We always purchased art, loved going to galleries and all my boys are creative, as is my husband who works in textiles and is also very creative. When I started my course at the adult education place in Tonbridge there weren’t many wheels there and I wanted to throw on the wheel, a lot of their equipment was broken, and they were lacking in funding etc. It made me feel like I wasn’t completely pursuing what I wanted to do, there was not enough wheels, glazes, and slips, all the things that you need when starting out, I couldn’t get my take on it, experimenting and trying different things.
I spoke to my tutor who was really amazing, she suggested I looked up some residential courses, one day a week wasn’t enough for me to really pursue my passion and if I was really serious I would get so much more from it if I spent more time, so I signed up for a residential course in Italy, La Meridiana – it all then spiralled out of control, I loved it and could really let myself go with my creativity, I still re-visit to this day if I want to get away.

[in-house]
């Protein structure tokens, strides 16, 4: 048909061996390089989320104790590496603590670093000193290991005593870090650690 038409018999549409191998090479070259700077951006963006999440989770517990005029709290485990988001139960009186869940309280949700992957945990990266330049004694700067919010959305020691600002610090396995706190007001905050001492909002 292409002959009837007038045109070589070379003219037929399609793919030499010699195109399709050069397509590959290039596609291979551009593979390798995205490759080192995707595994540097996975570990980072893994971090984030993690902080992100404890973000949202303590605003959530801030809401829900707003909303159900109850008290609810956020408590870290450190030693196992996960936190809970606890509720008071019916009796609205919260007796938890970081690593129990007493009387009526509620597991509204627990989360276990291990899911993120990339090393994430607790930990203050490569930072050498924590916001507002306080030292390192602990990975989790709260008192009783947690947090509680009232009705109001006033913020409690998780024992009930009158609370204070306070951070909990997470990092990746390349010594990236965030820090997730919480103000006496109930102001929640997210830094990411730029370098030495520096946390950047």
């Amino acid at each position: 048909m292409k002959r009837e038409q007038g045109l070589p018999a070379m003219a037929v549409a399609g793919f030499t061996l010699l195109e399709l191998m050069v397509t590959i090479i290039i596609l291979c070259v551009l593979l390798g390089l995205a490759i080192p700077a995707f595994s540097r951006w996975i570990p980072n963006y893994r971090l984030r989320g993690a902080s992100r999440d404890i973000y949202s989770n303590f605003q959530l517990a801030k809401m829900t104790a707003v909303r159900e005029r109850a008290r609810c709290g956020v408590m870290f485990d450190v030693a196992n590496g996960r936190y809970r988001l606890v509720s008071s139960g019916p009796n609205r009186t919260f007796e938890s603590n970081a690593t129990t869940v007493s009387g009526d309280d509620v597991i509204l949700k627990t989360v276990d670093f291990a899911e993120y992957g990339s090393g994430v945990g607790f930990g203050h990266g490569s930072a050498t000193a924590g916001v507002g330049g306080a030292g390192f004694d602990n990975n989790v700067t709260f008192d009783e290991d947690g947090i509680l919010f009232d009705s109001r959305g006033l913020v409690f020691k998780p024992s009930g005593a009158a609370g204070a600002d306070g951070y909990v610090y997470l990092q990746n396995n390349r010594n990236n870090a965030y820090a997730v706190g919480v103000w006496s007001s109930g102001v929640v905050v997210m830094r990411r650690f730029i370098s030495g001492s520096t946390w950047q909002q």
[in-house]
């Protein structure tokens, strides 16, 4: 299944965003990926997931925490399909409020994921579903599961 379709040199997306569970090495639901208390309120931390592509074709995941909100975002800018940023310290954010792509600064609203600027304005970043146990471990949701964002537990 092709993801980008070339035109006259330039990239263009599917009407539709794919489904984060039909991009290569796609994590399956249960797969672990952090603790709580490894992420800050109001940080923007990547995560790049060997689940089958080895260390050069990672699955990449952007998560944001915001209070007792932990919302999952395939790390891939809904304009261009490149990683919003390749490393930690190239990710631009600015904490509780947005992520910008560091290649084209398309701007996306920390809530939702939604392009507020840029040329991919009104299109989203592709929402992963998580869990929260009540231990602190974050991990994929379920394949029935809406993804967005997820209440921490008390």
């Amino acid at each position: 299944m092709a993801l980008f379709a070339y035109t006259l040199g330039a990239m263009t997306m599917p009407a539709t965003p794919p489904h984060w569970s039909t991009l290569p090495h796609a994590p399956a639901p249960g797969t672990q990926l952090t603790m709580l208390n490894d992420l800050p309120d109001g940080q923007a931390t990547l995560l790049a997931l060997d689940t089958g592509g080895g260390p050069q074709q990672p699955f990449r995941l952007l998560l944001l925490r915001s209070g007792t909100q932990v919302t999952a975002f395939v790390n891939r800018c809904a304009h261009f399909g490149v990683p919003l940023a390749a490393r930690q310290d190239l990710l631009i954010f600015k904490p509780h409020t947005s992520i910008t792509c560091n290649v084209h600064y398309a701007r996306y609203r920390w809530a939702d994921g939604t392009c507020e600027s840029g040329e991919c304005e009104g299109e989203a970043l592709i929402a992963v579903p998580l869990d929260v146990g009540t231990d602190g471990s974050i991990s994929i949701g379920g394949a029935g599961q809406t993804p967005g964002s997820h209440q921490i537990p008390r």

I met a lovey tutor there called Richard Phethean, who was one of the guest potters and we’ve remained friends ever since, he now comes and works for me here at this studio, and Le Meridiana is also a great place for me to visit and practice my skills as I’m busy running the Ceramic Studio here as a business, so every now and then I like to take myself off. I have just returned from a three-month trip to Italy, completing an intense three-month course which has given me the equivalent of a degree and I’ll be going back out there next year for another three months – I just got the bug!
I mentioned to a few friends that I was thinking of setting something up on my own, there was a lot of money involved and my husband wasn’t keen because of the financial risks, it took me four years to persuade him. In the meantime I had opened a studio in my garden, doing bits and bobs for the children’s schools and for friends and was really enjoying it.